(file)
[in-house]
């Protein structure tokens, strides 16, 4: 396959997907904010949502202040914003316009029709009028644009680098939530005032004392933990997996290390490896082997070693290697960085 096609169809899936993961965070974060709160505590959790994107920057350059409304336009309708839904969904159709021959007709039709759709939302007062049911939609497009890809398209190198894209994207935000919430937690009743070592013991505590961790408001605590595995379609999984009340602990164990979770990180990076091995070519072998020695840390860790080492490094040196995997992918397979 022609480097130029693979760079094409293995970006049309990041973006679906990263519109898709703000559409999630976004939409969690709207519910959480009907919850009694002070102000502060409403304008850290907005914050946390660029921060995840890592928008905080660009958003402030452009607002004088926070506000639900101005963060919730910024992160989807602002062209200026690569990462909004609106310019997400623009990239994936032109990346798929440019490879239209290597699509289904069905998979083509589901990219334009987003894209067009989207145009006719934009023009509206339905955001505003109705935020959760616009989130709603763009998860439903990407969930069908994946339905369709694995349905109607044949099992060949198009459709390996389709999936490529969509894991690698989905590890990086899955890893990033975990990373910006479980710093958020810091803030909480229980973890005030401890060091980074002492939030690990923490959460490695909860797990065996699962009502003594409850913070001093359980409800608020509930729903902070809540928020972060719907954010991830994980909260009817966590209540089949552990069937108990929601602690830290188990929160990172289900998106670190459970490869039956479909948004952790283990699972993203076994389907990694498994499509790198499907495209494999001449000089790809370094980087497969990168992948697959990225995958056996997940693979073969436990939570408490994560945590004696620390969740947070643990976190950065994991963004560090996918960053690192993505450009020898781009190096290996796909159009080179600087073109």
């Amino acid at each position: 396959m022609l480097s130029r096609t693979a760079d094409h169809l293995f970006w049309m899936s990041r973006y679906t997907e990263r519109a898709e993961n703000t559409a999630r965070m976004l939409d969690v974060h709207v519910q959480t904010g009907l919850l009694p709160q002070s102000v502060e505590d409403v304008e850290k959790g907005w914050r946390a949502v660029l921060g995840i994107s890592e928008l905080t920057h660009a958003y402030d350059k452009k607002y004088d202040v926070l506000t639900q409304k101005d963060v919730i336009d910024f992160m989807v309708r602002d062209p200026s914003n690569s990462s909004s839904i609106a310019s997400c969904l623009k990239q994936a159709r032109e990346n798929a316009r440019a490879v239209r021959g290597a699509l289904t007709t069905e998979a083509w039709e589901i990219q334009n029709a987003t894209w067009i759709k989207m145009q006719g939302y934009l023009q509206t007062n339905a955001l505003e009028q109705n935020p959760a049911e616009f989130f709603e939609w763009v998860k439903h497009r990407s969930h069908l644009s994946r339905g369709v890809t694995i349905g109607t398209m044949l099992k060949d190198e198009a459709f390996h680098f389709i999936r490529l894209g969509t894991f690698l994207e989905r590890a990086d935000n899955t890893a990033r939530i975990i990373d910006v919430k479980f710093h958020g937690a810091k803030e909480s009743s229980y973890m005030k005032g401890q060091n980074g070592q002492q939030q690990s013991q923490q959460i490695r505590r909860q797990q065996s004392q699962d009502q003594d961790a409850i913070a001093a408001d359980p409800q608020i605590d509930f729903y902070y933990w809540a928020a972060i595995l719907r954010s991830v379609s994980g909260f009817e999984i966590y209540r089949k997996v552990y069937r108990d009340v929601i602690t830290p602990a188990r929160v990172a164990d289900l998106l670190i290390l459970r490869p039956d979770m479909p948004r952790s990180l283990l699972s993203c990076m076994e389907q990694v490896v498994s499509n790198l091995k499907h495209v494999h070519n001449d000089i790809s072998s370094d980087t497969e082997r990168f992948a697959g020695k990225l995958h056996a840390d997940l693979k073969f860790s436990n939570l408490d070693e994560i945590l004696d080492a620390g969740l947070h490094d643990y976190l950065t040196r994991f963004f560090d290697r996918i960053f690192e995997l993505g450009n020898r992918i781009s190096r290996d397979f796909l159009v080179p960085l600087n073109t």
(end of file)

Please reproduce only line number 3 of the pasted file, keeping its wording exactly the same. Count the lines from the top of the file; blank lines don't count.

């Amino acid at each position: 396959m022609l480097s130029r096609t693979a760079d094409h169809l293995f970006w049309m899936s990041r973006y679906t997907e990263r519109a898709e993961n703000t559409a999630r965070m976004l939409d969690v974060h709207v519910q959480t904010g009907l919850l009694p709160q002070s102000v502060e505590d409403v304008e850290k959790g907005w914050r946390a949502v660029l921060g995840i994107s890592e928008l905080t920057h660009a958003y402030d350059k452009k607002y004088d202040v926070l506000t639900q409304k101005d963060v919730i336009d910024f992160m989807v309708r602002d062209p200026s914003n690569s990462s909004s839904i609106a310019s997400c969904l623009k990239q994936a159709r032109e990346n798929a316009r440019a490879v239209r021959g290597a699509l289904t007709t069905e998979a083509w039709e589901i990219q334009n029709a987003t894209w067009i759709k989207m145009q006719g939302y934009l023009q509206t007062n339905a955001l505003e009028q109705n935020p959760a049911e616009f989130f709603e939609w763009v998860k439903h497009r990407s969930h069908l644009s994946r339905g369709v890809t694995i349905g109607t398209m044949l099992k060949d190198e198009a459709f390996h680098f389709i999936r490529l894209g969509t894991f690698l994207e989905r590890a990086d935000n899955t890893a990033r939530i975990i990373d910006v919430k479980f710093h958020g937690a810091k803030e909480s009743s229980y973890m005030k005032g401890q060091n980074g070592q002492q939030q690990s013991q923490q959460i490695r505590r909860q797990q065996s004392q699962d009502q003594d961790a409850i913070a001093a408001d359980p409800q608020i605590d509930f729903y902070y933990w809540a928020a972060i595995l719907r954010s991830v379609s994980g909260f009817e999984i966590y209540r089949k997996v552990y069937r108990d009340v929601i602690t830290p602990a188990r929160v990172a164990d289900l998106l670190i290390l459970r490869p039956d979770m479909p948004r952790s990180l283990l699972s993203c990076m076994e389907q990694v490896v498994s499509n790198l091995k499907h495209v494999h070519n001449d000089i790809s072998s370094d980087t497969e082997r990168f992948a697959g020695k990225l995958h056996a840390d997940l693979k073969f860790s436990n939570l408490d070693e994560i945590l004696d080492a620390g969740l947070h490094d643990y976190l950065t040196r994991f963004f560090d290697r996918i960053f690192e995997l993505g450009n020898r992918i781009s190096r290996d397979f796909l159009v080179p960085l600087n073109t």